Don't Buy Potash Stocks on the Ukraine Conflict

Investors shouldn't expect sanctions on Russia to return potash prices to the artificial highs of the past. Even at the reduced prices, potash still generates higher margins than other fertilizers, suggesting limited long-term upside.

Mar 10, 2014 at 10:52AM

The conventional wisdom, or at least the knee-jerk reaction, appears to be that investors should buy the fertilizer stocks and specifically the potash miners due to the conflict in Ukraine. The theory is that potential sanctions against Russia could reduce the recent market share seized by the country upon the breakup of the Belarussian cartel and price cuts of the commodity to primarily gain contracts in China.

The breakup of the partnership between Belaruskali and OAO Uralkali, which controlled nearly half of the world market, had great implications for North American miners that are apart of the Canpotex marketing arrangement. Shares of Potash Corp (NYSE:POT), Mosaic (NYSE:MOS), and Intrepid Potash (NYSE:IPI) were crushed in the process due to the slashing of the high prices and large margins maintained by the arrangement.

The theory appears to have a lot of holes, however. These range from the concept that sanctions against Russia would include fertilizers needed for global food supply to feed the world to the idea that the primary potash customer of China would accept paying higher prices to obtain its potash from Belarus and Canada. This is especially problematic considering that the North American miners generated outlandish profits prior to the pricing collapse. It is hard to justify that sanctions could return the power to exhort market-leading margins.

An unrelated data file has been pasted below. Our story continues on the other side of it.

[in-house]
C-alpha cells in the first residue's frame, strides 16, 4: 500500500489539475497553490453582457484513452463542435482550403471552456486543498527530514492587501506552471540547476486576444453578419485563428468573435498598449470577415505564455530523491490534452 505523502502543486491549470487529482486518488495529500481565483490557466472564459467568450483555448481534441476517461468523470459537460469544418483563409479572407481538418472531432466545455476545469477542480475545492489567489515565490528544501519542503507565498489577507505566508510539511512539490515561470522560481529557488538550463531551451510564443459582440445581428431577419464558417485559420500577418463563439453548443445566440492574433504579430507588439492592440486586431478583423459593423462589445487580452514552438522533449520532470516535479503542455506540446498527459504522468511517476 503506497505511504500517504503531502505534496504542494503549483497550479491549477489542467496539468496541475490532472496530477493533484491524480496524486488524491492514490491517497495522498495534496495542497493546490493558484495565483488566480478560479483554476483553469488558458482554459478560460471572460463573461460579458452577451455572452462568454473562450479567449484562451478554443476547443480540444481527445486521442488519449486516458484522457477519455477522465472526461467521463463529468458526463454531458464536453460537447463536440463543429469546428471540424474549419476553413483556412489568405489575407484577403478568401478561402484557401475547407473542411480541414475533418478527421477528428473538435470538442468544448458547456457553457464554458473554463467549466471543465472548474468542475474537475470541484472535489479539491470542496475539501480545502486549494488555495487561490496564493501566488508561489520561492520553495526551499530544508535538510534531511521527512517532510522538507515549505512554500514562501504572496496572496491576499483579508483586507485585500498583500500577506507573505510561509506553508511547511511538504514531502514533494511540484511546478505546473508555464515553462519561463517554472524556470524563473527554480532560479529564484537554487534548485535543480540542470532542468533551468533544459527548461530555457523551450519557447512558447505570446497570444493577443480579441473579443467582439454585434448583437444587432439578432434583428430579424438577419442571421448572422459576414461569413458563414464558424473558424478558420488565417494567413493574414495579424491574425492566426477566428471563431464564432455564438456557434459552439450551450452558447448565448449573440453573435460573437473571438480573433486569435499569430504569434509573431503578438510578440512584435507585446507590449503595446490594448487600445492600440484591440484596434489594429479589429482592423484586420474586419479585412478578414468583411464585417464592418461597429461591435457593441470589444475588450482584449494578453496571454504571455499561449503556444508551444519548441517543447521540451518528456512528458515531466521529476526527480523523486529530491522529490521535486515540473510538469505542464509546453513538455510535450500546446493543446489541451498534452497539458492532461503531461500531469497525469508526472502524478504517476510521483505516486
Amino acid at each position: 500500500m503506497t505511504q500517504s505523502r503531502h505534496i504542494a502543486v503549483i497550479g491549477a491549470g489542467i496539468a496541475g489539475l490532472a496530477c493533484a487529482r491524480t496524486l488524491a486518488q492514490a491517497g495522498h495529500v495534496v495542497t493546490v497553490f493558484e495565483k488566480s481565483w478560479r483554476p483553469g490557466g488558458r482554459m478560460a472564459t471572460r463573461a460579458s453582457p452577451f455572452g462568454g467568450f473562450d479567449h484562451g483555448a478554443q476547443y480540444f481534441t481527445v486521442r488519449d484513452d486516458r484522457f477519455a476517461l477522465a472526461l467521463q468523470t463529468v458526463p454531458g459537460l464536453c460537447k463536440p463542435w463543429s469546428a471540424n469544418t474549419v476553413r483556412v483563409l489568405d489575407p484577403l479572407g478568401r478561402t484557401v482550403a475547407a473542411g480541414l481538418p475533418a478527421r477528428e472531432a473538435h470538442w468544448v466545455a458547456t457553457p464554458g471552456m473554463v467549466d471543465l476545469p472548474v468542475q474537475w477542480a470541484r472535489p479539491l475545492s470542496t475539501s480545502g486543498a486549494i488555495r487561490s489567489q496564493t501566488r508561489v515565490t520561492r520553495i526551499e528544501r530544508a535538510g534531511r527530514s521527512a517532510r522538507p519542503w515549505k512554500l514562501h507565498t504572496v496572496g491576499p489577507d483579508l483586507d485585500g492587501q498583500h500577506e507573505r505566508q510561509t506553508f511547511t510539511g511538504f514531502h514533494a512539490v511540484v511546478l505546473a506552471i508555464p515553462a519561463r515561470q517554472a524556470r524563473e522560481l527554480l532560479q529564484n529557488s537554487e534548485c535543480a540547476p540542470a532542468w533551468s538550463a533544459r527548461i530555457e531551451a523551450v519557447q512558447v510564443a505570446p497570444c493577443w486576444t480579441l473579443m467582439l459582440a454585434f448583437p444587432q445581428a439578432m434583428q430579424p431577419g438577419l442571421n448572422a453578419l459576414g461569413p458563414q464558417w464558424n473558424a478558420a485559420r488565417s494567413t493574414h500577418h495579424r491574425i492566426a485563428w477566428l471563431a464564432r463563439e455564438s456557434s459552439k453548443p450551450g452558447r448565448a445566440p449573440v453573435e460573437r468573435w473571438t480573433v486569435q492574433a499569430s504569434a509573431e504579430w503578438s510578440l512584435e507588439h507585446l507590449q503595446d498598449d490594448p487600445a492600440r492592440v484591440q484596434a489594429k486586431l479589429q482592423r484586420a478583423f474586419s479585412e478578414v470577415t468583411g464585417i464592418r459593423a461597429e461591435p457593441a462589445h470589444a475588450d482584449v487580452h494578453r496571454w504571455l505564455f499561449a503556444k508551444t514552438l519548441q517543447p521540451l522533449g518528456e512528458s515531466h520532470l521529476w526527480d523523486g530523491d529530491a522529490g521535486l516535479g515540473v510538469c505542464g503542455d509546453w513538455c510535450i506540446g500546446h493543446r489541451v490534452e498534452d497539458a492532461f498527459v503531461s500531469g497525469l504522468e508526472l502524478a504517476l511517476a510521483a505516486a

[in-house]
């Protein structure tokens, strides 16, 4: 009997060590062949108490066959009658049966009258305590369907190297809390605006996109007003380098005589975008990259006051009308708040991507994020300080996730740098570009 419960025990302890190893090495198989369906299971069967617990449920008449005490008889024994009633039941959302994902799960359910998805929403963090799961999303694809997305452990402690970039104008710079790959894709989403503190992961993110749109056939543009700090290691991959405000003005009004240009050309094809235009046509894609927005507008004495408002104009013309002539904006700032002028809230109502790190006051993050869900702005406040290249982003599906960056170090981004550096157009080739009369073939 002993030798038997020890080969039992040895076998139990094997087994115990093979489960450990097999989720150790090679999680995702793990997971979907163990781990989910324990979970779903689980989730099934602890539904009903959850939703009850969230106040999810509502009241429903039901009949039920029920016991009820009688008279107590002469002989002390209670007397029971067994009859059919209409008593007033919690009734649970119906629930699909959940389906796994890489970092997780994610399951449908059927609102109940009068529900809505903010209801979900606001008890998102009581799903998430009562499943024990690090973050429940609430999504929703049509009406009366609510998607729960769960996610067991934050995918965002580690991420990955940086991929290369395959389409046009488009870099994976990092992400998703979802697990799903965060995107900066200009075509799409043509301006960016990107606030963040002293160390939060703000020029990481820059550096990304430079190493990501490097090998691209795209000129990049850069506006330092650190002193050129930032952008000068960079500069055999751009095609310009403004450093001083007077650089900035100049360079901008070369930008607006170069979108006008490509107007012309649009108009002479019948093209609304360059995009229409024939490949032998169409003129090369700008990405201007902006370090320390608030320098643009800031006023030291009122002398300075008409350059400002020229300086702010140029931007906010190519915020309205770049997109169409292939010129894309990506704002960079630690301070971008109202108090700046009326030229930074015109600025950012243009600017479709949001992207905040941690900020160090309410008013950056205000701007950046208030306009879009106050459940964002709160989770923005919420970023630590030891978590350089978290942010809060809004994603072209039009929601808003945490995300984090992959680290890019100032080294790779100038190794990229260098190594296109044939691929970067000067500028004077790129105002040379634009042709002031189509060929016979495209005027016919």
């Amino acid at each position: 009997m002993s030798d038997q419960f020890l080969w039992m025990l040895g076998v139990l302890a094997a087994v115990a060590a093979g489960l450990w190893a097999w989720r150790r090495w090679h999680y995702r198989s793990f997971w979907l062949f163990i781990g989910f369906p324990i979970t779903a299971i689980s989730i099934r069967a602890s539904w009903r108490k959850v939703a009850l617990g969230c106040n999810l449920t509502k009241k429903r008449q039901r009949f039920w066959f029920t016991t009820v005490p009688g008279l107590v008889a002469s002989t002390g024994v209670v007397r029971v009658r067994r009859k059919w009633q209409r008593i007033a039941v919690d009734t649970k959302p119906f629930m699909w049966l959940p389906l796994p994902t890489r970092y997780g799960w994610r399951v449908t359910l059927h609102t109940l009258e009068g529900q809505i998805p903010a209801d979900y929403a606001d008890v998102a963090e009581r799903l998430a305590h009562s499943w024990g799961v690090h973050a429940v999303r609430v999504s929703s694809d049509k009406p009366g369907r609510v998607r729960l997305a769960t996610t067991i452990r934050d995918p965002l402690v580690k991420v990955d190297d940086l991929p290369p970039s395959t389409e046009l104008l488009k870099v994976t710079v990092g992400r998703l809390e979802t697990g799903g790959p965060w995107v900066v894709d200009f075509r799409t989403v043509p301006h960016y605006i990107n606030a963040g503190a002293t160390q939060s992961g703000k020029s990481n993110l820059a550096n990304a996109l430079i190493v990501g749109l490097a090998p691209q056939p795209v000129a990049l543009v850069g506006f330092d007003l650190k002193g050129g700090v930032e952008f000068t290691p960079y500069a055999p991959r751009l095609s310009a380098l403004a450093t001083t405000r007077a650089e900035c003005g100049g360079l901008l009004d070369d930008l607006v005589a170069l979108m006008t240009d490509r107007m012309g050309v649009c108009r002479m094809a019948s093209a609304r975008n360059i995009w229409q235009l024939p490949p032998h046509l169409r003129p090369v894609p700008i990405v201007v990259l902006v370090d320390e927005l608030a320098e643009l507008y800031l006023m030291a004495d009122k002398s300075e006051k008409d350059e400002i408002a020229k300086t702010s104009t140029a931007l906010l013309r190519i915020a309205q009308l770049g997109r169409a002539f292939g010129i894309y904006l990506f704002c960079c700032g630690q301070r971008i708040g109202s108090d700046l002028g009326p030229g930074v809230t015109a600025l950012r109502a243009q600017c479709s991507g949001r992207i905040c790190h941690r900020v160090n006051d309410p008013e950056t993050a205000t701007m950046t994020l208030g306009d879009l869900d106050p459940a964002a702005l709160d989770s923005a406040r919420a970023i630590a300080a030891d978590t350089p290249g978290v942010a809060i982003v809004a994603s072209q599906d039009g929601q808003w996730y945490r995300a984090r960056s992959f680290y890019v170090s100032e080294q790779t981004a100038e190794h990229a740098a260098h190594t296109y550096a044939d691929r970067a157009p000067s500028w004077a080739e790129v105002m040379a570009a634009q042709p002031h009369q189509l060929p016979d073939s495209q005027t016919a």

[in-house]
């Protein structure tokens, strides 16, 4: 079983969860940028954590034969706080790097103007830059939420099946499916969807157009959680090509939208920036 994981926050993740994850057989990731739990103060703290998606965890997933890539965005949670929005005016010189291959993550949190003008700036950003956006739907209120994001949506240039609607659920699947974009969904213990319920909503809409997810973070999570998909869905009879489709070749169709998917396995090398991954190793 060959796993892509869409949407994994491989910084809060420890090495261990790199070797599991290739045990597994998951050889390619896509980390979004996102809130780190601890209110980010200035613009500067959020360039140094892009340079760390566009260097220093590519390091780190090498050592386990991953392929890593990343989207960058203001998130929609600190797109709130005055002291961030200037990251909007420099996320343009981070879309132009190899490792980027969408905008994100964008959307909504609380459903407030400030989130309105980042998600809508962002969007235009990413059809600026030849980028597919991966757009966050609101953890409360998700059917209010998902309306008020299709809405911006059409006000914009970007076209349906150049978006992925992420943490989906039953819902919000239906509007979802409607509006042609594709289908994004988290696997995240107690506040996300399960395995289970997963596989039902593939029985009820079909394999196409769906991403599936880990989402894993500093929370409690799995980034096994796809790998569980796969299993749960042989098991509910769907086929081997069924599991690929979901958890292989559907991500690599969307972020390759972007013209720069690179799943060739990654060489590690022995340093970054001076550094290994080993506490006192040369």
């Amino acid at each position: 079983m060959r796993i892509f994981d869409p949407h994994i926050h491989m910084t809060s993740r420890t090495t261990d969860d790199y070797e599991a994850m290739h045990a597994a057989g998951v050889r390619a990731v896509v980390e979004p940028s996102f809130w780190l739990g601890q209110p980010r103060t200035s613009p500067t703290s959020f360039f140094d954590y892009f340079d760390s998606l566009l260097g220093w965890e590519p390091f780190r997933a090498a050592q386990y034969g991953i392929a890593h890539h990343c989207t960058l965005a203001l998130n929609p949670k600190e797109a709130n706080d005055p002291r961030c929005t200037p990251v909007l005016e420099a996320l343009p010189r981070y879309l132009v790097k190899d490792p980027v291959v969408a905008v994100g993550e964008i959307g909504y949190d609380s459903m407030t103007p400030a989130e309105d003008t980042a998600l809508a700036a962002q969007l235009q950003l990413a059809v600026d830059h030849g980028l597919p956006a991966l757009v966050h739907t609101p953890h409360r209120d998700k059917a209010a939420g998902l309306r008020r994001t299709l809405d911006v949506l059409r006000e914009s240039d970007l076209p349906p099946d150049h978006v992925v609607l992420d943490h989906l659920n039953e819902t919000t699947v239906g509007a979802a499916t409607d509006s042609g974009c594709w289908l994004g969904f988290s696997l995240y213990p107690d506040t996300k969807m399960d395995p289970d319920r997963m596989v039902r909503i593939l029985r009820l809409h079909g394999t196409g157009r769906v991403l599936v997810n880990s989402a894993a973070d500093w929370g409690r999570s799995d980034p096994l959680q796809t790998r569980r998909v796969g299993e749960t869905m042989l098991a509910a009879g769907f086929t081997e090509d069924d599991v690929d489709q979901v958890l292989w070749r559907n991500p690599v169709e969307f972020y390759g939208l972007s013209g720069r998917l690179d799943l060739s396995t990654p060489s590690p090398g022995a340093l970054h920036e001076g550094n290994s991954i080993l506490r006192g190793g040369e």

Potash Corp would benefit the most
In the event that China actually complies with a sanction that would allow fertilizer and especially potash prices to soar, Potash Corp would be the major beneficiary. The company controls roughly 50% of Canpotex and had sky-high 50% gross margins for potash that shrunk to 40% during the fourth quarter of 2013. The other fertilizers produced by Potash Corp struggle to reach even the 40% gross margin level. The company's stock previously traded around $43 and collapsed to below $30 on the breakup in Russia. If anything, the recent stock price return to over $33 appears to be unjustified considering the structural change in the sector that isn't likely to return.

Both Mosaic and Intrepid Potash would provide secondary options to benefit from a return of pricing power. Mosaic obtains substantially more revenue from phosphates, but the potash business was nearly as lucrative with the substantially higher margins. In the fourth quarter alone, Mosaic recorded gross margins of 12% on phosphates sales of $1.6 billion and 21% on potash sales of $652 million. The gross margin for potash plunged from 41% in the previous year period.

Intrepid Potash is a risky small play in the sector, only generating revenue of $336 million in 2013. Due to lower pricing for potash and operational issues, the company generated a loss for the fourth quarter. Intrepid Potash is clearly at the mercy of the pricing arrangements obtained from the global players.

China controls the keys  
As with just about all global commodities outside of oil, the insatiable demand to modernize and grow the power of China has made the country the primary user of most major commodities. In that manner, the country can typically drive the price of commodities based on usage. Potash is no different, with the recent breakup of the Belarussian arrangement allowing Russia to snap up market share in China by offering lower prices. As of last October, Uralkali had dramatically increased market share in China to 73%; this was up from only 26% back in May.

Recently, Canpotex made news by signing a contract to deliver 700,000 tons to China. Considering that the pricing wasn't released, the general theory is that the North American cartel had to accept substantially reduced prices.

Bottom line